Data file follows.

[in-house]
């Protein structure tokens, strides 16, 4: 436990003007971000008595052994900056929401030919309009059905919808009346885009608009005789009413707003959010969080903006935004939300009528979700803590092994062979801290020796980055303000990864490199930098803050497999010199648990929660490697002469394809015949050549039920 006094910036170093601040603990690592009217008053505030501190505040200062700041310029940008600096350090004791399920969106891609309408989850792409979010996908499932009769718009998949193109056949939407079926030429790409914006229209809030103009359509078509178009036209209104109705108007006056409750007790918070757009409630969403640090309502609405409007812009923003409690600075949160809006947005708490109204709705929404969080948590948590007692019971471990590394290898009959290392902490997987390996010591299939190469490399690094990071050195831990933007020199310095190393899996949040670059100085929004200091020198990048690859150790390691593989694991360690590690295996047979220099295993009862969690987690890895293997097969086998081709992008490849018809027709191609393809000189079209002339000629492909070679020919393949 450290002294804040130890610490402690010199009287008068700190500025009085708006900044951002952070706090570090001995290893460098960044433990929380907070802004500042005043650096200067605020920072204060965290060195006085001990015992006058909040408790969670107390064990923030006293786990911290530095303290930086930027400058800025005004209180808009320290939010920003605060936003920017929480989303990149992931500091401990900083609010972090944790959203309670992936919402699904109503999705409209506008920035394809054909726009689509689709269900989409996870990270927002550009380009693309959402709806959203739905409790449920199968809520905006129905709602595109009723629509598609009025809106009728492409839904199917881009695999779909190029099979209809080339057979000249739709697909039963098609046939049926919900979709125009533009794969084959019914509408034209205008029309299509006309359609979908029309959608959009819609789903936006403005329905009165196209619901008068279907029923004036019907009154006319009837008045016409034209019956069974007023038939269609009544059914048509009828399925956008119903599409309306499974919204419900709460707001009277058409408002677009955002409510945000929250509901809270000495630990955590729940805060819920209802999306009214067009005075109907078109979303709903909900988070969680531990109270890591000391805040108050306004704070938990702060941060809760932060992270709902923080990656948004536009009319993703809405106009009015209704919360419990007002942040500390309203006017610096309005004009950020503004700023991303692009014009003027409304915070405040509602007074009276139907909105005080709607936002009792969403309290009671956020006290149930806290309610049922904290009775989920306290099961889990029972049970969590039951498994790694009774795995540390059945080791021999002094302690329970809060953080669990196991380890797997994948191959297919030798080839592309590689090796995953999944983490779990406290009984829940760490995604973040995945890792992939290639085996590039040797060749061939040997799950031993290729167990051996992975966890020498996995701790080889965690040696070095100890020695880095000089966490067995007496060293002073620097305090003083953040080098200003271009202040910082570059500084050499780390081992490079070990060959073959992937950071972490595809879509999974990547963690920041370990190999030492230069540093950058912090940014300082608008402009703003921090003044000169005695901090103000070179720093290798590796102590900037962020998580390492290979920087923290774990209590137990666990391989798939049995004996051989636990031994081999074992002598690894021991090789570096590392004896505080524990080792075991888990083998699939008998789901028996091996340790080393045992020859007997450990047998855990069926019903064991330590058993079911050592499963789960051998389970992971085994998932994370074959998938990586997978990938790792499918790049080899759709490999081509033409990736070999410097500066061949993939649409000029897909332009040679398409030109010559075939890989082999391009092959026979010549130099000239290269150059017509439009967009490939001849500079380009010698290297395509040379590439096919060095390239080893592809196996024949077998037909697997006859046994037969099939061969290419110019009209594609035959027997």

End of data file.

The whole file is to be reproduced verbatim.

[in-house]
């Protein structure tokens, strides 16, 4: 436990003007971000008595052994900056929401030919309009059905919808009346885009608009005789009413707003959010969080903006935004939300009528979700803590092994062979801290020796980055303000990864490199930098803050497999010199648990929660490697002469394809015949050549039920 006094910036170093601040603990690592009217008053505030501190505040200062700041310029940008600096350090004791399920969106891609309408989850792409979010996908499932009769718009998949193109056949939407079926030429790409914006229209809030103009359509078509178009036209209104109705108007006056409750007790918070757009409630969403640090309502609405409007812009923003409690600075949160809006947005708490109204709705929404969080948590948590007692019971471990590394290898009959290392902490997987390996010591299939190469490399690094990071050195831990933007020199310095190393899996949040670059100085929004200091020198990048690859150790390691593989694991360690590690295996047979220099295993009862969690987690890895293997097969086998081709992008490849018809027709191609393809000189079209002339000629492909070679020919393949 450290002294804040130890610490402690010199009287008068700190500025009085708006900044951002952070706090570090001995290893460098960044433990929380907070802004500042005043650096200067605020920072204060965290060195006085001990015992006058909040408790969670107390064990923030006293786990911290530095303290930086930027400058800025005004209180808009320290939010920003605060936003920017929480989303990149992931500091401990900083609010972090944790959203309670992936919402699904109503999705409209506008920035394809054909726009689509689709269900989409996870990270927002550009380009693309959402709806959203739905409790449920199968809520905006129905709602595109009723629509598609009025809106009728492409839904199917881009695999779909190029099979209809080339057979000249739709697909039963098609046939049926919900979709125009533009794969084959019914509408034209205008029309299509006309359609979908029309959608959009819609789903936006403005329905009165196209619901008068279907029923004036019907009154006319009837008045016409034209019956069974007023038939269609009544059914048509009828399925956008119903599409309306499974919204419900709460707001009277058409408002677009955002409510945000929250509901809270000495630990955590729940805060819920209802999306009214067009005075109907078109979303709903909900988070969680531990109270890591000391805040108050306004704070938990702060941060809760932060992270709902923080990656948004536009009319993703809405106009009015209704919360419990007002942040500390309203006017610096309005004009950020503004700023991303692009014009003027409304915070405040509602007074009276139907909105005080709607936002009792969403309290009671956020006290149930806290309610049922904290009775989920306290099961889990029972049970969590039951498994790694009774795995540390059945080791021999002094302690329970809060953080669990196991380890797997994948191959297919030798080839592309590689090796995953999944983490779990406290009984829940760490995604973040995945890792992939290639085996590039040797060749061939040997799950031993290729167990051996992975966890020498996995701790080889965690040696070095100890020695880095000089966490067995007496060293002073620097305090003083953040080098200003271009202040910082570059500084050499780390081992490079070990060959073959992937950071972490595809879509999974990547963690920041370990190999030492230069540093950058912090940014300082608008402009703003921090003044000169005695901090103000070179720093290798590796102590900037962020998580390492290979920087923290774990209590137990666990391989798939049995004996051989636990031994081999074992002598690894021991090789570096590392004896505080524990080792075991888990083998699939008998789901028996091996340790080393045992020859007997450990047998855990069926019903064991330590058993079911050592499963789960051998389970992971085994998932994370074959998938990586997978990938790792499918790049080899759709490999081509033409990736070999410097500066061949993939649409000029897909332009040679398409030109010559075939890989082999391009092959026979010549130099000239290269150059017509439009967009490939001849500079380009010698290297395509040379590439096919060095390239080893592809196996024949077998037909697997006859046994037969099939061969290419110019009209594609035959027997």